The Mid-America Regional Council (MARC) Air Quality Program has issued an orange Ozone Alert for July 29. This alert indicates that an unhealthy level of ground-level ozone is expected tomorrow in the Kansas City region.
The two most important things residents should do on Ozone Alert days are:
1. PROTECT YOUR HEALTH
Ozone pollution can cause a variety of problems, even in healthy adults, including chest pains, coughing, nausea, throat irritation and difficulty breathing. During extended stretches of poor air quality days, contact older adults, neighbors, family and those with respiratory problems such as asthma or emphysema. For those with weakened immune systems, ozone can make the lungs more susceptible to infection and continue to damage the lungs, even when the symptoms have disappeared.
2. REDUCE POLLUTION
More than half of all emissions that lead to ozone pollution are caused by everyday activities such as driving and doing yard work. To help reduce pollution, postpone refueling your vehicle. Refueling vehicles can release harmful fumes into the air. If you must fill up, do so after 7 p.m. and stop when the pump clicks. Overfilling the tank releases more harmful gases into the air, and can result in spills or harm to your vehicle.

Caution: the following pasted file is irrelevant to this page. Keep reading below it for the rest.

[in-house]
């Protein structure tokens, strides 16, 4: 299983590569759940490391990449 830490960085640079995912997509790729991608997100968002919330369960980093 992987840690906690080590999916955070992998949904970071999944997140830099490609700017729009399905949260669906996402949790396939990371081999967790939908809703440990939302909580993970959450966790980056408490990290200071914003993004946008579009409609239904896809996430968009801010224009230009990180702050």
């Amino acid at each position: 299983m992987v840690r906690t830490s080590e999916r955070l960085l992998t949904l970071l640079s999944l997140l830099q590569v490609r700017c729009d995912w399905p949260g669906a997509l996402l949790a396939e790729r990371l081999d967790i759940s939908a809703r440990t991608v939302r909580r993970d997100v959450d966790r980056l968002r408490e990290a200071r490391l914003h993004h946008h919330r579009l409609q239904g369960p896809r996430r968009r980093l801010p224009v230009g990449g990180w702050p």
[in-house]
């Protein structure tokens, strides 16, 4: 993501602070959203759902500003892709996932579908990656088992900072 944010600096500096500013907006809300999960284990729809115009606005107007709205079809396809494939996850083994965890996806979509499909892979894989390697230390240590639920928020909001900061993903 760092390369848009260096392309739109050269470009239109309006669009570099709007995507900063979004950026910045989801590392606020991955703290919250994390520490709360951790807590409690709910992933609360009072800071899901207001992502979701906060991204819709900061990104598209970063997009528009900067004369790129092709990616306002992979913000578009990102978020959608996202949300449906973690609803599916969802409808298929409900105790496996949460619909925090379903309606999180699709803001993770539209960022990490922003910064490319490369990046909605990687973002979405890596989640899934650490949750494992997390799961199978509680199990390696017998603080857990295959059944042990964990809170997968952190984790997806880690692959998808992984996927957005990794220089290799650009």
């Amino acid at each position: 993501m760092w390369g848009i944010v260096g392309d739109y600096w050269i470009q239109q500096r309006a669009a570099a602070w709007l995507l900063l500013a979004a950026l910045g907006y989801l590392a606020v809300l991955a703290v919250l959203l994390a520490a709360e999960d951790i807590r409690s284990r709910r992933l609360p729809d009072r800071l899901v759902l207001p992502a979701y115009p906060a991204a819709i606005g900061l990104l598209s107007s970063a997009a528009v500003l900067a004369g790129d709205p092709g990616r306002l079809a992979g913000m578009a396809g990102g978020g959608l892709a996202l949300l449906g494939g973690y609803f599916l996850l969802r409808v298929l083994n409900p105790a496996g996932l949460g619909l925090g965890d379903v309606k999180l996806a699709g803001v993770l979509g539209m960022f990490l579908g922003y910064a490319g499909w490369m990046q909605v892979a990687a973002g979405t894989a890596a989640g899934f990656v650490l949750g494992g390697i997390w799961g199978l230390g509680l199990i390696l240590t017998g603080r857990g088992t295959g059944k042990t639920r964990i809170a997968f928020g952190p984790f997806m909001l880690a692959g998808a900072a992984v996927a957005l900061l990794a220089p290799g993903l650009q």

Ozone pollution is formed when emissions from vehicles, lawn and garden equipment, and other sources react in heat and sunlight. Other environmental factors — such as warm, sunny weather, low wind speeds and lack of rain — increase the likelihood of poor air quality.
Learn more about simple actions to reduce pollution and follow the SkyCast — the region’s daily air quality forecast — at AirQKC.org. MARC issues the SkyCast each afternoon from March 1 through Oct. 31. Find the SkyCast online at AirQKC.org and on Twitter at www.twitter.com/airQKC. SkyCast information is also available via the air quality information line, (816) 701-8287, and from many area media outlets.